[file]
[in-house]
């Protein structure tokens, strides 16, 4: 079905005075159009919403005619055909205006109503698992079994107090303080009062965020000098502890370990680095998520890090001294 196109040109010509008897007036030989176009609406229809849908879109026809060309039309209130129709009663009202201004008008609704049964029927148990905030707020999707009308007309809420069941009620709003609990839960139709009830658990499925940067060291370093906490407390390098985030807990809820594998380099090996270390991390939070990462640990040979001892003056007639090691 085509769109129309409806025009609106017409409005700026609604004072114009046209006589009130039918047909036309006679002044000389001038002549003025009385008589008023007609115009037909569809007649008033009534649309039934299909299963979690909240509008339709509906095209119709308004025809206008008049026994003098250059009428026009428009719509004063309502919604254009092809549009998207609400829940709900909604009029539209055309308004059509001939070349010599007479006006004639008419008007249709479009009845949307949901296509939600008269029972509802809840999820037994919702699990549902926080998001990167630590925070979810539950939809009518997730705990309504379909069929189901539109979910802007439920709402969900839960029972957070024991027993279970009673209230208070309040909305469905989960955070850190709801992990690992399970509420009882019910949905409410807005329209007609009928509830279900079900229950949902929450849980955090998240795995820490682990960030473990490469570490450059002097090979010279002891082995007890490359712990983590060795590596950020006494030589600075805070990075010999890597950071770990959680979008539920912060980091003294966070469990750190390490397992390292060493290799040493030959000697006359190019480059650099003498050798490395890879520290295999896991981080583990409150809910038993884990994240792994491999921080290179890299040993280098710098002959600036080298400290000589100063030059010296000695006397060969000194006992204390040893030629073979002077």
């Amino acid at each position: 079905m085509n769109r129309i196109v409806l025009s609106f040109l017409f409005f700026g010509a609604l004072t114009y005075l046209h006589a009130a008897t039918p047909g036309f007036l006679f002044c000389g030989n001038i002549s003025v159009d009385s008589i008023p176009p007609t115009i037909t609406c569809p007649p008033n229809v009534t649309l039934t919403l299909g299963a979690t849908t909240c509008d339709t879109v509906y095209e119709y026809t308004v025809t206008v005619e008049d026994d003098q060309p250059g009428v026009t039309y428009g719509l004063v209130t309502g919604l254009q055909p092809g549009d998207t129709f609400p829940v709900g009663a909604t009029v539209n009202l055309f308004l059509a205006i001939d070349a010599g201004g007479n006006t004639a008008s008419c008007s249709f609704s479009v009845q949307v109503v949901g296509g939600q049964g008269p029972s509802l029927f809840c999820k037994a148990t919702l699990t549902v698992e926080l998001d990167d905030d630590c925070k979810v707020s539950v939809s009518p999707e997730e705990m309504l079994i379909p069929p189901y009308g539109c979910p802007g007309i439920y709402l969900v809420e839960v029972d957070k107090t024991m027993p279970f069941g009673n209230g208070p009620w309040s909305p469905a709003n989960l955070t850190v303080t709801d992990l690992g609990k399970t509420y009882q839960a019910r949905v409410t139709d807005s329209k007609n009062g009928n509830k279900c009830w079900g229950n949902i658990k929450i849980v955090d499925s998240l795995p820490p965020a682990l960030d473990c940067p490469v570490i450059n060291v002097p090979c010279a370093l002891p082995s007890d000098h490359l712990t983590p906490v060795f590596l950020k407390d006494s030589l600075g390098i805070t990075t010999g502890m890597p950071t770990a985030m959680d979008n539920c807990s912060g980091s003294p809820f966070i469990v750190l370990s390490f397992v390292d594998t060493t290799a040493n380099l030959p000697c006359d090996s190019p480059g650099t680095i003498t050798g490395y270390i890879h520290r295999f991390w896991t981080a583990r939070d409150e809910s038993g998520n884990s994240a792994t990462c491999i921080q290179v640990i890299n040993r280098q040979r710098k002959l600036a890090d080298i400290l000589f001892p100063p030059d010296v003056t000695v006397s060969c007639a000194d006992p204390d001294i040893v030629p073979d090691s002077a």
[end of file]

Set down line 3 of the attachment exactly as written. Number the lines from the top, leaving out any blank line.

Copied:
């Amino acid at each position: 079905m085509n769109r129309i196109v409806l025009s609106f040109l017409f409005f700026g010509a609604l004072t114009y005075l046209h006589a009130a008897t039918p047909g036309f007036l006679f002044c000389g030989n001038i002549s003025v159009d009385s008589i008023p176009p007609t115009i037909t609406c569809p007649p008033n229809v009534t649309l039934t919403l299909g299963a979690t849908t909240c509008d339709t879109v509906y095209e119709y026809t308004v025809t206008v005619e008049d026994d003098q060309p250059g009428v026009t039309y428009g719509l004063v209130t309502g919604l254009q055909p092809g549009d998207t129709f609400p829940v709900g009663a909604t009029v539209n009202l055309f308004l059509a205006i001939d070349a010599g201004g007479n006006t004639a008008s008419c008007s249709f609704s479009v009845q949307v109503v949901g296509g939600q049964g008269p029972s509802l029927f809840c999820k037994a148990t919702l699990t549902v698992e926080l998001d990167d905030d630590c925070k979810v707020s539950v939809s009518p999707e997730e705990m309504l079994i379909p069929p189901y009308g539109c979910p802007g007309i439920y709402l969900v809420e839960v029972d957070k107090t024991m027993p279970f069941g009673n209230g208070p009620w309040s909305p469905a709003n989960l955070t850190v303080t709801d992990l690992g609990k399970t509420y009882q839960a019910r949905v409410t139709d807005s329209k007609n009062g009928n509830k279900c009830w079900g229950n949902i658990k929450i849980v955090d499925s998240l795995p820490p965020a682990l960030d473990c940067p490469v570490i450059n060291v002097p090979c010279a370093l002891p082995s007890d000098h490359l712990t983590p906490v060795f590596l950020k407390d006494s030589l600075g390098i805070t990075t010999g502890m890597p950071t770990a985030m959680d979008n539920c807990s912060g980091s003294p809820f966070i469990v750190l370990s390490f397992v390292d594998t060493t290799a040493n380099l030959p000697c006359d090996s190019p480059g650099t680095i003498t050798g490395y270390i890879h520290r295999f991390w896991t981080a583990r939070d409150e809910s038993g998520n884990s994240a792994t990462c491999i921080q290179v640990i890299n040993r280098q040979r710098k002959l600036a890090d080298i400290l000589f001892p100063p030059d010296v003056t000695v006397s060969c007639a000194d006992p204390d001294i040893v030629p073979d090691s002077a």